Summer Aspirations A few days ago, six fellow classmates and I gathered to have a catered lunch from a College Station favorite, Blue Baker, with our three faculty mentors. Every now and then we meet to discuss current happenings in the vet school and receive some sage advice about developing our future careers. On this occasion, being mid-semester, spring break and summer plans were big topics of conversation. Most of us are planning on catching up on sleep and TV shows during our Spring Break week, but a few relayed some exciting travel plans for sunny destinations; conversely, I know quite a few students and friends who are choosing snow for their week away. As for me, the mountains will have to wait until summer, when I plan to stop by my parents’ home in Colorado before hopefully heading off to a veterinary student internship! Last summer, I spent the majority of my time at home in Colorado, helping out with my family’s ever-growing ranch of animals an... (Read More)

Preparing to Study Abroad

Preparing to Study Abroad Several months ago, I was accepted to the biomedical sciences' Costa Rica semester abroad program. Woo hoo! But, now, I have to think about the most essential thing—money. How am I supposed to get the money to pay for this? As a first-generation student who is dependent on financial aid, money is a huge issue for me. Thus, I started looking into scholarships and found one I am eligible for—The Gilman International Scholarship. The Gilman International Scholarship is geared to Pell Grant recipients who are intending on studying abroad in a level one or two travel advisory country for more than three weeks. The application requires a statement of purpose essay (basically asks why you decided to go study abroad) and a project plan essay (which is your plan to promote the Gilman Scholarship AFTER you study abroad), along with your official transcript. It has been a pretty easy process, other than the essay. The application is due in a few da... (Read More)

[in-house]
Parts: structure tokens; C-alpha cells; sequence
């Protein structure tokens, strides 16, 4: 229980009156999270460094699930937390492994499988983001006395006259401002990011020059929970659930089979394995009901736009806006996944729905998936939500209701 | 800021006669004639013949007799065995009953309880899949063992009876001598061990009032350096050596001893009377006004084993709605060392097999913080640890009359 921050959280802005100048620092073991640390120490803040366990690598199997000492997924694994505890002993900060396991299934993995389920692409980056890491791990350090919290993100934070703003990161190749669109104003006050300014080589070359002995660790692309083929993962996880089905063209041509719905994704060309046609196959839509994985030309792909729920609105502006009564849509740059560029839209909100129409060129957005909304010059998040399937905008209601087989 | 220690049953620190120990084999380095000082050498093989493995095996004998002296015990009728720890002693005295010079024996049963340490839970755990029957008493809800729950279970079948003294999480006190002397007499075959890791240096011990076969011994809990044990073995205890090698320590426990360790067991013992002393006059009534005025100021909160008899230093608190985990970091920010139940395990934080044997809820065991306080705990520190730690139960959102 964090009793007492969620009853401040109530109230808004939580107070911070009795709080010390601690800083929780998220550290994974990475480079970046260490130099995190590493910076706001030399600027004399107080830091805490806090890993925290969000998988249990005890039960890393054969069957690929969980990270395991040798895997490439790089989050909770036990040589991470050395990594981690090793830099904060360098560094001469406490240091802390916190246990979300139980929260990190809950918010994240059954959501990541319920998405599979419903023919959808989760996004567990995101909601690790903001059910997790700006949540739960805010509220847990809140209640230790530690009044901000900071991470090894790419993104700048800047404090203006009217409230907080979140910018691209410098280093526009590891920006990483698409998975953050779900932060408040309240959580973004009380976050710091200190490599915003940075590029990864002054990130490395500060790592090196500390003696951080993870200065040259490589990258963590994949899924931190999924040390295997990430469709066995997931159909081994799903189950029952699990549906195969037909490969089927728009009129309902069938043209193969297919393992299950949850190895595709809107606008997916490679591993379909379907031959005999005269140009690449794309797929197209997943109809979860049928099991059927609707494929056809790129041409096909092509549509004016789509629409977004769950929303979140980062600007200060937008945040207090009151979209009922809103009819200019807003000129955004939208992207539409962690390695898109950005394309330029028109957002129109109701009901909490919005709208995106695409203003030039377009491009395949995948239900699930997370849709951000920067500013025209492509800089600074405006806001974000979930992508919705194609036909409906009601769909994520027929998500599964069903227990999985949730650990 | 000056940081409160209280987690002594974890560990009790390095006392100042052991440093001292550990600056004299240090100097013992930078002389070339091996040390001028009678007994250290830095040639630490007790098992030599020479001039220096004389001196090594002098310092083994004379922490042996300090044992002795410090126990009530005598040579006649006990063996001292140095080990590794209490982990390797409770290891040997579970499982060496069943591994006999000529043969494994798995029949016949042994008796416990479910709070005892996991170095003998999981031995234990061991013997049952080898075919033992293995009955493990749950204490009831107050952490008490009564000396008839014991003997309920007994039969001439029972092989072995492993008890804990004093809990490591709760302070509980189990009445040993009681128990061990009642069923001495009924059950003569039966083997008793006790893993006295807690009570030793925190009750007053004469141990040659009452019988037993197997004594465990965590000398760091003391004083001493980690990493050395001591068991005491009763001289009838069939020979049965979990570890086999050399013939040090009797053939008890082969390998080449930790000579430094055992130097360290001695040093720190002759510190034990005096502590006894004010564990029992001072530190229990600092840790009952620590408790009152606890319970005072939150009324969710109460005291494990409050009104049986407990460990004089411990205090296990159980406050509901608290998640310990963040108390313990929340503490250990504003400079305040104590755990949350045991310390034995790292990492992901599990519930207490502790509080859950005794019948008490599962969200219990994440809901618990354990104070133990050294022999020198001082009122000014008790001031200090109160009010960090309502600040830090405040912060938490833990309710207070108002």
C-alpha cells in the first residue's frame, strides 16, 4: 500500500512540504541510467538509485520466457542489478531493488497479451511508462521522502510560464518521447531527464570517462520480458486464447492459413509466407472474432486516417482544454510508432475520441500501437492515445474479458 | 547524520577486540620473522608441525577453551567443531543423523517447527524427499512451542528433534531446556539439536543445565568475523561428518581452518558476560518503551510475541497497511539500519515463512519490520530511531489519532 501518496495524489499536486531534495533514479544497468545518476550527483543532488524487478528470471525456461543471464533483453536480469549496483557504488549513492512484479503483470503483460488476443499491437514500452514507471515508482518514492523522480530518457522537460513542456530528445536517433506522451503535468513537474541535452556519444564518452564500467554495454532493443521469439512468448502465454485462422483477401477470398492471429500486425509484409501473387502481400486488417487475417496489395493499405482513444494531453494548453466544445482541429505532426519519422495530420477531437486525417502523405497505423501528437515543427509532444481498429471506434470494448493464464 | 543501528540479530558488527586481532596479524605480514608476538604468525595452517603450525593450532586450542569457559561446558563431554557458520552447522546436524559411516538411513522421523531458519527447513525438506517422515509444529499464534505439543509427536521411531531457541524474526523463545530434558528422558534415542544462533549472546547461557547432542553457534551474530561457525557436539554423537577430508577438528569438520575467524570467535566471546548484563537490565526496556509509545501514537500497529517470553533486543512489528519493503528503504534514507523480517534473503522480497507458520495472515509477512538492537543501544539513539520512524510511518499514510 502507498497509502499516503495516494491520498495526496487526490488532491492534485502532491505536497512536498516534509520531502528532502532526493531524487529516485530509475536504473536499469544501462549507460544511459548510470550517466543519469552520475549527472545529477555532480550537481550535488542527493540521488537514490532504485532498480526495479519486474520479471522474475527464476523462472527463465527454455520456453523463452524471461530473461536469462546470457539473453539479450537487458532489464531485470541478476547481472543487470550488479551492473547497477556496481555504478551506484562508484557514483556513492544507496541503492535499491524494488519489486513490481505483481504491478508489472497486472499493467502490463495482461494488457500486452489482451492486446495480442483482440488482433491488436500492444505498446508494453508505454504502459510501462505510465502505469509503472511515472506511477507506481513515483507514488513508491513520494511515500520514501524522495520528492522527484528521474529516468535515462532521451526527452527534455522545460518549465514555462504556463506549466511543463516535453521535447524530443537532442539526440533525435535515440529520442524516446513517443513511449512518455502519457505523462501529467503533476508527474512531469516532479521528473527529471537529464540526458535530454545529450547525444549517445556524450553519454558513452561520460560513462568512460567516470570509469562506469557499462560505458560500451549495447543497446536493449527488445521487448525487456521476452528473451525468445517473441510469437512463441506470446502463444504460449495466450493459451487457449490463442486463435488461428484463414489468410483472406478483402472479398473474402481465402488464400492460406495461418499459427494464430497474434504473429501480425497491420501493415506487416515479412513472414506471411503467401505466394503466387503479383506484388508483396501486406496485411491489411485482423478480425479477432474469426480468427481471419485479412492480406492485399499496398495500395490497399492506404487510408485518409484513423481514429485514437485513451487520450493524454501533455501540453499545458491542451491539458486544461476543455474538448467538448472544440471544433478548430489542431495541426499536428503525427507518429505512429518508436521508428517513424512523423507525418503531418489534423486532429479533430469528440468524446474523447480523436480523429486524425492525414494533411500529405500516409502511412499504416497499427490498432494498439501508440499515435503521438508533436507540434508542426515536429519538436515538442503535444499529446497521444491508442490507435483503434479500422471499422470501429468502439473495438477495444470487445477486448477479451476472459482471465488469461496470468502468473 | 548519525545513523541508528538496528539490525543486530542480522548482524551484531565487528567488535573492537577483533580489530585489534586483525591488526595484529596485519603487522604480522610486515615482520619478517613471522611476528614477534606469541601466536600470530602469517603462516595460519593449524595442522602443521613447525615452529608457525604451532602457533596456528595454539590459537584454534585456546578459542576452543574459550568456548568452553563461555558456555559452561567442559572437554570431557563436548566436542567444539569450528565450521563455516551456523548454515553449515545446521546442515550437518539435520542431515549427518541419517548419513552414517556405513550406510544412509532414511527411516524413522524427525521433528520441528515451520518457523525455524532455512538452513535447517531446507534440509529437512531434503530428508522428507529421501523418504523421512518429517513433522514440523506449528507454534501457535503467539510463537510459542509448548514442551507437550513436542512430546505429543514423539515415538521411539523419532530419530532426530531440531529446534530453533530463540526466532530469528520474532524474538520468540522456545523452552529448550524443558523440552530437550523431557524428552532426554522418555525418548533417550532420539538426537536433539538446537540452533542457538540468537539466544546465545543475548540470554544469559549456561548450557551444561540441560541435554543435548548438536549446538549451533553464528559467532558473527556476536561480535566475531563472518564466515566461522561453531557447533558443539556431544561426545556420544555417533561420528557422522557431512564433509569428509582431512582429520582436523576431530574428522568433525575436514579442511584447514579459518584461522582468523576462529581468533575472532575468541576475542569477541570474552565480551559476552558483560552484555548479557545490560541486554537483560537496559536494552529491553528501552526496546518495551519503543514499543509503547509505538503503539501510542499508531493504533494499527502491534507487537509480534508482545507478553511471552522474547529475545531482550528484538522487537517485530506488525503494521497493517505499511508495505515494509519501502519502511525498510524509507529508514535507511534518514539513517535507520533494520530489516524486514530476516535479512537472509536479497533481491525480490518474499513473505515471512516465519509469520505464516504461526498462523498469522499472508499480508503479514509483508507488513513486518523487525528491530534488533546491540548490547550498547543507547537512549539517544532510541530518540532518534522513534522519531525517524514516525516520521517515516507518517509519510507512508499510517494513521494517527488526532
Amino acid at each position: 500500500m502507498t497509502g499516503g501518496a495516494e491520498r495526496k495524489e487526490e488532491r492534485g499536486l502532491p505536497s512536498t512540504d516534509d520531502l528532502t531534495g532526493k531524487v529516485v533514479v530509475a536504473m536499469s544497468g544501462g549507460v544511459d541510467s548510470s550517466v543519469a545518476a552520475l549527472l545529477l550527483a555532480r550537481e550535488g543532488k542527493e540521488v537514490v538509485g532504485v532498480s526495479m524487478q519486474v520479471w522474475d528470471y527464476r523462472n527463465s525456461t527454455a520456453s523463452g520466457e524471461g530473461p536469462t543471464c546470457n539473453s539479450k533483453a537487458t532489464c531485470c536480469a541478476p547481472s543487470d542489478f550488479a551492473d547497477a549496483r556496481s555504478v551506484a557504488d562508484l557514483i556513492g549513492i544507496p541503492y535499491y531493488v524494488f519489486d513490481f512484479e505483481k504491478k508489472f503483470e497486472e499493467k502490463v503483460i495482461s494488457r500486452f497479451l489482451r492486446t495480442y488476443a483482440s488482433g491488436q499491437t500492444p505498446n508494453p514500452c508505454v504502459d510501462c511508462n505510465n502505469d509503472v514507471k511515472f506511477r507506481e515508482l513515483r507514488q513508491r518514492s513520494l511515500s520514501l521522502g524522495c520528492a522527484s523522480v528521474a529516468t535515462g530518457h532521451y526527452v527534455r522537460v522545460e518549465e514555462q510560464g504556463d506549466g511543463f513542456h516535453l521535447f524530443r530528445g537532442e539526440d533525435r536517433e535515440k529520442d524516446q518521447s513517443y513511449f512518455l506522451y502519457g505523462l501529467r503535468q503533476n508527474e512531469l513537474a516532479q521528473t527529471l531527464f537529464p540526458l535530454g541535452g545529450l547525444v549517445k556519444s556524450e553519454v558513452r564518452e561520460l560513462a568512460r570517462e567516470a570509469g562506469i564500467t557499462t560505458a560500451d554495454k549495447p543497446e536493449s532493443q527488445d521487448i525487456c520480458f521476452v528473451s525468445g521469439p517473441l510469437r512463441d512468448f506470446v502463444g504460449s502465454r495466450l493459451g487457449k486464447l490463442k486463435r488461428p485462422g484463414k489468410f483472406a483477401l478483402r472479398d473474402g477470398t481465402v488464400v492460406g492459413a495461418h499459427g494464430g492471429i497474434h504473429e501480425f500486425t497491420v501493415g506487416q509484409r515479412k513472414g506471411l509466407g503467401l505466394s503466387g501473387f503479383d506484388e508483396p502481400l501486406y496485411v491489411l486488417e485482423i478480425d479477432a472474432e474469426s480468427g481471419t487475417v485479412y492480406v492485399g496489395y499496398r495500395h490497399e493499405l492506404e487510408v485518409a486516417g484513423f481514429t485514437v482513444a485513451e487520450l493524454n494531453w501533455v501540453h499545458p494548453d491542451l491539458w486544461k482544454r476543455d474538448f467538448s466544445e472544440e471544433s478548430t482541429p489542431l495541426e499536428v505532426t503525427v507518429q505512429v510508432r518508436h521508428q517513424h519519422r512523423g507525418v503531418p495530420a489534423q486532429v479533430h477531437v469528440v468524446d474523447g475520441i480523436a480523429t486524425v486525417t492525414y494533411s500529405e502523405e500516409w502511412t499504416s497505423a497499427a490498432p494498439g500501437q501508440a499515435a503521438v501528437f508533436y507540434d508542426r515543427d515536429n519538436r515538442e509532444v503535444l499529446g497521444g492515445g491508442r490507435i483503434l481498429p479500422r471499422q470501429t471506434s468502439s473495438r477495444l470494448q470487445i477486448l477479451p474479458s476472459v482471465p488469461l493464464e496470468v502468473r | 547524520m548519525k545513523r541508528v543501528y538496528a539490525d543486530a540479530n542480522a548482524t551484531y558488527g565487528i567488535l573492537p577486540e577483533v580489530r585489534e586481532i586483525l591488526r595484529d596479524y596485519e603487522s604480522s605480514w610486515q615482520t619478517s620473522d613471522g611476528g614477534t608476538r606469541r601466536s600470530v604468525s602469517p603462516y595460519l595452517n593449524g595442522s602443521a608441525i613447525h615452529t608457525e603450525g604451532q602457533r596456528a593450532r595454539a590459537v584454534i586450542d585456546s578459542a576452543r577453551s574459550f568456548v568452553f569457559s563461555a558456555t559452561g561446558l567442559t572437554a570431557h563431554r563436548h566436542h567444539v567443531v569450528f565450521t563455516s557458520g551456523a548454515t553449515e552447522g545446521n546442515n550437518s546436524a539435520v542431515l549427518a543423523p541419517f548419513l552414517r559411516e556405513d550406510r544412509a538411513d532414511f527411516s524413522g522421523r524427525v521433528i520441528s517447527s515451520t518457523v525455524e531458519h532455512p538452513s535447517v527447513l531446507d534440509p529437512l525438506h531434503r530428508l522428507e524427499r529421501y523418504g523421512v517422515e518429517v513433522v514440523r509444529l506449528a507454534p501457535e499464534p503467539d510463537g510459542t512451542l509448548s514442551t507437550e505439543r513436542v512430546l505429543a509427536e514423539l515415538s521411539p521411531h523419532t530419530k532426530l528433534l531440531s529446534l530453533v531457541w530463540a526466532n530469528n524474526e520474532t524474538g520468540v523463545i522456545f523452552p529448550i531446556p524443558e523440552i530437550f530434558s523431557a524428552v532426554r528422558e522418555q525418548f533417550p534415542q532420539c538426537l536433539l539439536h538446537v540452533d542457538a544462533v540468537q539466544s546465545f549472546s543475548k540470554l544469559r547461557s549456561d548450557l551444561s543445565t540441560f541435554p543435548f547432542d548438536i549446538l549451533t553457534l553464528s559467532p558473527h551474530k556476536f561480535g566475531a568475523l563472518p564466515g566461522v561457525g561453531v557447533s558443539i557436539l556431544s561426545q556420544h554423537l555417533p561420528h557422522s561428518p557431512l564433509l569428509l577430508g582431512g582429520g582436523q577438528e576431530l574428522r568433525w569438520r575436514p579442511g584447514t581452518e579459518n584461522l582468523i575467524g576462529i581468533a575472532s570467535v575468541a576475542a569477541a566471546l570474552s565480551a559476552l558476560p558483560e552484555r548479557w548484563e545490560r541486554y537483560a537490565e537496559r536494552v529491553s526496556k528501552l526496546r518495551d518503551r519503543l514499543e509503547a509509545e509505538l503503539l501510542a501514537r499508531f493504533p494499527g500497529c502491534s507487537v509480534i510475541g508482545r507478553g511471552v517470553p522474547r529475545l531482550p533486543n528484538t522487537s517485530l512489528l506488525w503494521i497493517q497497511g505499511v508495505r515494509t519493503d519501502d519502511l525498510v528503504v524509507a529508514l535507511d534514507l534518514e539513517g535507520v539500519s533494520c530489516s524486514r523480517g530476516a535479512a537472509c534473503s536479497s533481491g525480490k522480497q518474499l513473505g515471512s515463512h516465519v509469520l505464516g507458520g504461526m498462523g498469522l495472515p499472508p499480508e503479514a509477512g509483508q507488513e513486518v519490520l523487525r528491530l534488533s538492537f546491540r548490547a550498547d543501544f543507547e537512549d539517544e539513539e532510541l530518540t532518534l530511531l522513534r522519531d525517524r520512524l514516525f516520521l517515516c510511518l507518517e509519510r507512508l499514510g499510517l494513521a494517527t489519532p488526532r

The Importance of Wellness

The Importance of Wellness One of the exciting things going on for students is the opening of the College of Veterinary Medicine's new Wellness Room. The Wellness Room was designated for use by vet students and faculty when the Veterinary & Biomedical Education Complex opened in 2016, and new machines and equipment were recently moved in there. Wellness is something that is highly encouraged and talked about throughout vet school, so I thought that in light of the new opening of the wellness room, I would share my own personal wellness journey. When I started my first semester of vet school, I had no idea how hard it would be to find balance in my life. I felt like I never had time to work out or spend time with my husband; some days I felt like I barely had enough time to shower and do other, general self-care routines. On top of that, my grades were struggling. I’m not sure how, but I did make it through my first year, and I came out stronger on the other side. ... (Read More)

Ready for a Good Day (Lessons Learned from Bubba)

Ready for a Good Day (Lessons Learned from Bubba) Veterinary school is hard. If you’ve been talking to vet students or graduated veterinarians, you'll hear this phrase pretty often. People will first congratulate you on the path you've chosen, and then try to warn you of its steepness. You won't believe them, even when you're filling out the extensive application, or prepping for the nerve-wracking interview, or just trying to get your hands on as many sick or broken animals as you can and realizing its impossible to help them all. Well, maybe you'll believe them a little, and steel yourself against the stress, but it won't really sink in until that first week of vet school bowls you over and leaves you buried in the dirt. And then the next week does the same. And the next. Over and over again for four years. As you can imagine, this takes a bit of a toll on a person. To keep our heads above the rising tide of stress, we vet students learn a couple of coping mechanisms. Maybe it's exercis... (Read More)